MartellTurnkey recently adjusted its projections to account for principal paydown, giving you an even better idea of how much wealth you stand to build over time with a MartelTurnkey investment.

5. Tax Benefits

Finally, real estate investors tend to be happy campers at tax time. The US tax code includes many provisions that make it easy to reduce your tax bill — even eliminate it entirely. Imagine owing the IRS nothing, or getting your entire tax withholding refunded. With real estate investment, it’s a real possibility. Click here for a more thorough exploration of the tax benefits of real estate investing. 


If you want even more to be thankful for next year, consider adding another MartelTurnkey rental property to your portfolio. Or, if you’re new to us, consider acquiring your first one! 


Click here to view our current inventory of available properties in carefully-selected growth markets. You may be surprised by how low the barrier to entry is, and how easy we make it to buy with confidence, without ever setting foot on the property!


Until then, from the team at MartelTurnkey, Happy Thanksgiving!


How the Rich Get Richer During Economic Downturns

Growing money

We’ve all heard about how “the rich get richer.” Smarter people than any of us have marveled about how the rich seem to get richer even during times of recession. 


How is that possible? When the rest of the economy is contracting, how do wealthy people keep expanding, seemingly in defiance of gravity? 


The best way to explain it is that the rich understand, better than most of us, that money is inherently an illusion. It can either expand or contract, relatively at will, depending on what kind of illusionist you are — what magic tricks you do. This is especially true in economic hard times.


So if money is an illusion, and what matters is what tricks you do with it … what rich-person money tricks can we all copy so we can protect and grow our wealth during economic downturns?

1. Invest In Appreciating Assets

Middle-class people tend to use money to buy toys. Cars, watches, clothing, gadgets … what Robert Kiyosaki referred to as “doo-dads.” But when you’ve bought every toy … what else is there to buy?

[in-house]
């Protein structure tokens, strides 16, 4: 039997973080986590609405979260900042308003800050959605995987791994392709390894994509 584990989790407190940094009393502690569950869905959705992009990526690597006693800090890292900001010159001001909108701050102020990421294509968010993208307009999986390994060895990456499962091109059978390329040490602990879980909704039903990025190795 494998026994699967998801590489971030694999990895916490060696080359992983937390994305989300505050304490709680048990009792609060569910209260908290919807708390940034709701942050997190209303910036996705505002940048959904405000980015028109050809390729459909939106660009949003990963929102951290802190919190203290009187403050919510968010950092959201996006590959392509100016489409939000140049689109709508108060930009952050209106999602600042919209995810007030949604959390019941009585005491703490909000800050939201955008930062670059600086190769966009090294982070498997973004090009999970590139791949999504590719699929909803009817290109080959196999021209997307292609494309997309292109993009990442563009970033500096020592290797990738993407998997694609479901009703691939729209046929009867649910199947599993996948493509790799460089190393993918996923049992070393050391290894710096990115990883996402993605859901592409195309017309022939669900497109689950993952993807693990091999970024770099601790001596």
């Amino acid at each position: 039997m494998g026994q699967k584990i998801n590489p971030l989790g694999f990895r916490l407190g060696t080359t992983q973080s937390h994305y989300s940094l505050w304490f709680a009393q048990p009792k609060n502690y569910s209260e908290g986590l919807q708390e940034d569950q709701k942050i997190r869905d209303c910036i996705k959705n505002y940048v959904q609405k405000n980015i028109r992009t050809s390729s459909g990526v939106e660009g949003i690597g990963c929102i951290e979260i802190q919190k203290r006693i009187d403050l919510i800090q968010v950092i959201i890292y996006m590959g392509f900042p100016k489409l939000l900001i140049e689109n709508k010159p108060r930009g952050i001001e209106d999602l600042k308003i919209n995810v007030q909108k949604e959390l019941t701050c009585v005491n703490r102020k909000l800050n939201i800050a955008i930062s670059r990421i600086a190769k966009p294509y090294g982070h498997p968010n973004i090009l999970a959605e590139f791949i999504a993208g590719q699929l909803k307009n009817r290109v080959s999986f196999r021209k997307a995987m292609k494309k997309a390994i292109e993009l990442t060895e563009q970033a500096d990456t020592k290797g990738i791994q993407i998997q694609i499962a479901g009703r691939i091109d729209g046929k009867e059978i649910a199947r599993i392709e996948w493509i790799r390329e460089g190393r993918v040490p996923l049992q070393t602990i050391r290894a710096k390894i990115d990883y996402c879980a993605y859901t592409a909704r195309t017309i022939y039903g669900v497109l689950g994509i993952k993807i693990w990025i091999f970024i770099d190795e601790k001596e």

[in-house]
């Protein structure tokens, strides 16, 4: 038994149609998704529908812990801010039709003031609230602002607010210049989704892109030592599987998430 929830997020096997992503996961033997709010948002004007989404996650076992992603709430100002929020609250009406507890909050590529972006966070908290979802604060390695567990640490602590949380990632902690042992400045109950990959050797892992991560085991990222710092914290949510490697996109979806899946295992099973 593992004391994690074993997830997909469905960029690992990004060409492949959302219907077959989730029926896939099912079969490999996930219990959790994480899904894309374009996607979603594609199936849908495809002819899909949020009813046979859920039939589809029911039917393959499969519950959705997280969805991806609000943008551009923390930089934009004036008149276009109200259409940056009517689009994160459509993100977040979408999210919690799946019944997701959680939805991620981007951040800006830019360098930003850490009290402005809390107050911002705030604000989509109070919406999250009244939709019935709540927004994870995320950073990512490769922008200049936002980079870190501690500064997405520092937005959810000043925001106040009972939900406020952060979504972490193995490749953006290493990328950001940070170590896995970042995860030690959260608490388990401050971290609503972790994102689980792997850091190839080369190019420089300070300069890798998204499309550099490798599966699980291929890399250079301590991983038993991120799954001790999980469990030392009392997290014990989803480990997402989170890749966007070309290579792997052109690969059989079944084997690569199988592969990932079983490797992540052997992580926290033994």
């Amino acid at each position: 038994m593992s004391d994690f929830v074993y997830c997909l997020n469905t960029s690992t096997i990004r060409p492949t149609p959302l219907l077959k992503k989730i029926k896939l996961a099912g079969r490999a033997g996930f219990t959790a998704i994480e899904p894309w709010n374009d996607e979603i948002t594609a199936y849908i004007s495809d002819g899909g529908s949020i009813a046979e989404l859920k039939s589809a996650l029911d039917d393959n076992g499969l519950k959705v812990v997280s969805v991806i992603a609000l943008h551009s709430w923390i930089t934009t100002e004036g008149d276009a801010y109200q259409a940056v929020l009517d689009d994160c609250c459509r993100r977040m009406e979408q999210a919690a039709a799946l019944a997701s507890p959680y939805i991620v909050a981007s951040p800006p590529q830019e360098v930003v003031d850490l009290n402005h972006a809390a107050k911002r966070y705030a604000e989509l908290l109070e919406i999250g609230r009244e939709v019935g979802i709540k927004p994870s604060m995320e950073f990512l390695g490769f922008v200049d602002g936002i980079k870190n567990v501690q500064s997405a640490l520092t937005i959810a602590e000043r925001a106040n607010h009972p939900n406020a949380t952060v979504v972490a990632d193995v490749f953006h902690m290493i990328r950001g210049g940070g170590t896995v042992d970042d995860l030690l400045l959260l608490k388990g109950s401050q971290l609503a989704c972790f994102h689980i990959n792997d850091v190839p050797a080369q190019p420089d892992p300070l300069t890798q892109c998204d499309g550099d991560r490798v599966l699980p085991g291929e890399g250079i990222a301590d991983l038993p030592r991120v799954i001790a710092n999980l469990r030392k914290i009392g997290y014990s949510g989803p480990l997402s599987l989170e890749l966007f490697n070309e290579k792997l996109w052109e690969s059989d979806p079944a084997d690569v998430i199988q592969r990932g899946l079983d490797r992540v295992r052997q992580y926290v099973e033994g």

Rich people exercise “retail therapy” by buying appreciating assets like gold or real estate. They enjoy buying it the way a shopaholic enjoys checking out at Nordstrom. 


And they aren’t looking for a 3-6 month profit. They take the long view — something they will allow to appreciate for 3-5 years minimum before they sell. They enjoy owning it. The longer they own it, the longer they have made the illusion of money into the reality of a hard asset.

2. Use Leverage

Leverage is a fancy way of saying “Let’s buy this with other peoples’ money instead of our own.” When it’s a credit card at the shopping mall, this is a dangerous way to get into a financial hole. When it’s using debt to accumulate appreciation assets, it can be extraordinarily powerful.


The best-known example of leverage is using a mortgage to buy real estate. Let’s say I have $100,000 cash, and I find a house for $100,000 in a market that appreciates 3% per year. If I use all of my cash to buy that house free-and-clear, by the end of the first year it will be worth $103,000. My net worth went up $3,000.


Now let’s say I use leverage. Instead of using all my cash for one house, I divide it into four and make down payments on four houses. At the end of that first year, my net worth had increased $12,000, not $3,000. Yes, the mortgage payment eats into that a little, but not nearly enough to erode the benefit.